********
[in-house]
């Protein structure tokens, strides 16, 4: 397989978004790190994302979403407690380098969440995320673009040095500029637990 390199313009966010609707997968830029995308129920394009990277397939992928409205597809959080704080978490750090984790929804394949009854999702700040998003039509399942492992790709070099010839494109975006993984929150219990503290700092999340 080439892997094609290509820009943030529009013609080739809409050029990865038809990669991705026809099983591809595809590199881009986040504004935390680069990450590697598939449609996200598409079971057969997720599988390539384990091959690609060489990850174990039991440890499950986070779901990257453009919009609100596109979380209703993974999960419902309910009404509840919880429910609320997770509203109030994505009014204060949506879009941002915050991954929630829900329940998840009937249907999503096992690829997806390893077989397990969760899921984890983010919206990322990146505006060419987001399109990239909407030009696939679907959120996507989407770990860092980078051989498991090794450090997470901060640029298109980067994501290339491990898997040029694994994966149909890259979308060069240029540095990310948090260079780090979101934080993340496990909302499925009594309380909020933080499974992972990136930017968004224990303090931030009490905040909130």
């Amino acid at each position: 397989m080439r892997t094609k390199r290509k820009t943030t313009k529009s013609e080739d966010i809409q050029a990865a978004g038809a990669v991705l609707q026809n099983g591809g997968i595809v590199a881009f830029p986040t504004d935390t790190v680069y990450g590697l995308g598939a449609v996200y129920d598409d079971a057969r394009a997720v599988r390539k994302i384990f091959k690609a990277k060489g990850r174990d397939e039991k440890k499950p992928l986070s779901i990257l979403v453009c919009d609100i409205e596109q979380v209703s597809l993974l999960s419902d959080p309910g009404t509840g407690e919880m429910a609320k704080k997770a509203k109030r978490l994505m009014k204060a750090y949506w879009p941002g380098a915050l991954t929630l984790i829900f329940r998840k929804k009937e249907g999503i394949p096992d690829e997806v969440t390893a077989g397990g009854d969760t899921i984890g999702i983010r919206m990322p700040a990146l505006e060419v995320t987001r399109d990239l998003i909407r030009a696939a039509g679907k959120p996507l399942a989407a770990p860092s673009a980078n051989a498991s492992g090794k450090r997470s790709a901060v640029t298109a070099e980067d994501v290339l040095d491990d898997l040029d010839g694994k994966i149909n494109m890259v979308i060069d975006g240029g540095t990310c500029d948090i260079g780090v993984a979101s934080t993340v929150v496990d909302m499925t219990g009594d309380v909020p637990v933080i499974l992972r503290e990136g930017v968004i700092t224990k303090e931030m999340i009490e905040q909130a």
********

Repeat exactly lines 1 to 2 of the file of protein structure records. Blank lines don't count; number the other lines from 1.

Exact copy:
[in-house]
């Protein structure tokens, strides 16, 4: 397989978004790190994302979403407690380098969440995320673009040095500029637990 390199313009966010609707997968830029995308129920394009990277397939992928409205597809959080704080978490750090984790929804394949009854999702700040998003039509399942492992790709070099010839494109975006993984929150219990503290700092999340 080439892997094609290509820009943030529009013609080739809409050029990865038809990669991705026809099983591809595809590199881009986040504004935390680069990450590697598939449609996200598409079971057969997720599988390539384990091959690609060489990850174990039991440890499950986070779901990257453009919009609100596109979380209703993974999960419902309910009404509840919880429910609320997770509203109030994505009014204060949506879009941002915050991954929630829900329940998840009937249907999503096992690829997806390893077989397990969760899921984890983010919206990322990146505006060419987001399109990239909407030009696939679907959120996507989407770990860092980078051989498991090794450090997470901060640029298109980067994501290339491990898997040029694994994966149909890259979308060069240029540095990310948090260079780090979101934080993340496990909302499925009594309380909020933080499974992972990136930017968004224990303090931030009490905040909130």